This is making me a little crazy, so bear with me.
If you choose 12pt text in InDesign, and then export the document to ePub, InDesign creates CSS that calls for a font size of 1em.
When iBooks looks at that CSS, it translates the 1 em into 16 pixels. But since the iPad has a resolution of 132 pixels, the text's actual, physical size isn't the same as if it were on a monitor, where we're most used to seeing pixel sizes for fonts. Indeed, on the iPad, one pixel is 1/132", so 16 pixels are .12". And since in the physical world, 1" = 72 pts, that text that you originally sized at 12 pts, is now only about 9 physical points in iBooks (.12" x 72 = 8.64).
If you displayed the same XHTML document on my monitor (at about 98dpi), where 1 pixel is 1/98", that would mean 16 pixels would be about .16", or about 12 pts—the same physical size, if you put a measuring tape up to the monitor, as if you printed it on a piece of paper.
This all came to a head since I've been creating ePubs with Microsoft Word 2007 on Windows on Parallels on my same 98dpi monitor. Again, I choose to set text at 12 points. If I print the document on a piece of paper, it measures 12 actual points.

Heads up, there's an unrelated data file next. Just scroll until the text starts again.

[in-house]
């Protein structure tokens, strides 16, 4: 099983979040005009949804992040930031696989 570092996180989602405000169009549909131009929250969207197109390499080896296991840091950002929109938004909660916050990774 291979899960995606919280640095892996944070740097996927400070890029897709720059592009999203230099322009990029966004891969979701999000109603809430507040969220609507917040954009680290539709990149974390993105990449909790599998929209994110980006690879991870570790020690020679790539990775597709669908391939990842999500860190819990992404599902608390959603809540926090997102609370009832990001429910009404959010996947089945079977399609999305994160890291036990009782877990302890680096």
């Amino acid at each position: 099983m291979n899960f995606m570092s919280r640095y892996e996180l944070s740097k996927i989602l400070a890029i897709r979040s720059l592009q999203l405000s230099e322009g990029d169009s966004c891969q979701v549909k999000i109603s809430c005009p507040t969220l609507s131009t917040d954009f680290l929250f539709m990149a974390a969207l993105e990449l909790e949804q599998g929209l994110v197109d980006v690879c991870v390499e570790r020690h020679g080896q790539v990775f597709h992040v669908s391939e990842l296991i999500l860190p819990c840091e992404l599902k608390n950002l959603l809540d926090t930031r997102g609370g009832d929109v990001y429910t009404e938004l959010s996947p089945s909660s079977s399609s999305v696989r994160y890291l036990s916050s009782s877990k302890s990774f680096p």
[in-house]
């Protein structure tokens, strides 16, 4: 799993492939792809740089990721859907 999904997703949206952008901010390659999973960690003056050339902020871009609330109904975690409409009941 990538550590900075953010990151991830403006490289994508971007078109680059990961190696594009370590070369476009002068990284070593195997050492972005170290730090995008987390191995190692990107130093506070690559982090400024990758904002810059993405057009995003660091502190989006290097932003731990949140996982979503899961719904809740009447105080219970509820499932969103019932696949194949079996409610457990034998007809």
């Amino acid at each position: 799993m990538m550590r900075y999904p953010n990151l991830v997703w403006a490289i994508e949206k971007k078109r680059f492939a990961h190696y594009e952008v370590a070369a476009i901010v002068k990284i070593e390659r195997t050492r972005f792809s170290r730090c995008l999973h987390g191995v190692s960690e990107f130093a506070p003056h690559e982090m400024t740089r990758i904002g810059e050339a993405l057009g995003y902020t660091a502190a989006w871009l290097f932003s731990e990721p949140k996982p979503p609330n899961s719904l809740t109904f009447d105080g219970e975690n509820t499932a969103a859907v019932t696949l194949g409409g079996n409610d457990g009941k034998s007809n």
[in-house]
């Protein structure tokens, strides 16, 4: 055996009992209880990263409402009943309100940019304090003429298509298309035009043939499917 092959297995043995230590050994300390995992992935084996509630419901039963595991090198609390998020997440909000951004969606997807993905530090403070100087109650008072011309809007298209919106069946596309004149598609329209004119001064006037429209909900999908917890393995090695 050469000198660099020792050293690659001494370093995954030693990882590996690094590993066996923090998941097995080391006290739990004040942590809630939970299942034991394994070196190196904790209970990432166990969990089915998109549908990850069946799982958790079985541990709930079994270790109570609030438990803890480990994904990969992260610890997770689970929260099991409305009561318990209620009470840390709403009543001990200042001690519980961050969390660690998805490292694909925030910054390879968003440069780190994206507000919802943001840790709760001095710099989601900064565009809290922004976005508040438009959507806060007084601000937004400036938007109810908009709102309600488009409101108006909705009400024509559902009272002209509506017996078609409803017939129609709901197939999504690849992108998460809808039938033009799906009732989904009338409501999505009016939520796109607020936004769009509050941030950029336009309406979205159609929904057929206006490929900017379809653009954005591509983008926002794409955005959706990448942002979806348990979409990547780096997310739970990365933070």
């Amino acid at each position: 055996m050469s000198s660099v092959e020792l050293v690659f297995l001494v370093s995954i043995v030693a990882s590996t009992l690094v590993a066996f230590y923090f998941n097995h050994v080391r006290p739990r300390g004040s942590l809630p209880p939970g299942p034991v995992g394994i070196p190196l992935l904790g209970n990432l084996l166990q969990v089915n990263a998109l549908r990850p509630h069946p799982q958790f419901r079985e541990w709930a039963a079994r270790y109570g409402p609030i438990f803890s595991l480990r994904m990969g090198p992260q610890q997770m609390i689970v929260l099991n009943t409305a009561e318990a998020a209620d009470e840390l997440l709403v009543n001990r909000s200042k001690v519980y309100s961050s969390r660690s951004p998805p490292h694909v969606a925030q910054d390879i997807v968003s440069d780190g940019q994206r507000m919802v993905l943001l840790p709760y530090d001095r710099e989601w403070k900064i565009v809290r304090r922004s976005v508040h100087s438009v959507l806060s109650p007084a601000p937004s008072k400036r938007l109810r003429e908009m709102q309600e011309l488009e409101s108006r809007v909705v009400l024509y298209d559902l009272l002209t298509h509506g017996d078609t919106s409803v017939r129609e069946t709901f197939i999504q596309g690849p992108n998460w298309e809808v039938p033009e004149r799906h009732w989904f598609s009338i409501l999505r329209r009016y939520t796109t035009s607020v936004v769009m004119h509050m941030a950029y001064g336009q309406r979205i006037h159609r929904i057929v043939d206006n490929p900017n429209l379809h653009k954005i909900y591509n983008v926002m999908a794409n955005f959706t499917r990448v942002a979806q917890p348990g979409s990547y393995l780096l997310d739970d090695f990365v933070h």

But when I save it as HTML and then convert it into an ePub, Word generates CSS that actually specifies 12 points.
So how does iBooks and the iPad in general deal with points specified in CSS? Curiously, it's very similar to what happens if you specify 12 points in InDesign. iBooks interprets 12 points in CSS as 16px, and so outputs it exactly the same as if you had specified 1em (or 16px) and so the text is actually displayed at about 9 physical points, not the 12 that you specified.
What's the moral of the story? How should you specify the size of text destined for an ePub to be read in iBooks (and elsewhere)? That's is an even more complex issue. Surprisingly, it turns out that the most variety of outputs in my tests was from using ems. ADE and Ibis Reader on the Mac (but not iPad) displayed 1 em at 21 and 19 pixels, respectively, while all the ereaders that I tested displayed 16 pixels and 12 pts as 16 actual pixels (and 9 actual points!)
(Line-heights are another issue altogether since there is a wide variety of default line-heights from one ereader to the next.)
So I'm tempted to recommend using pixels over ems. And I'm finally truly understanding, with my heart and not just my brain, why pixels are a relative and not an absolute unit of measurement.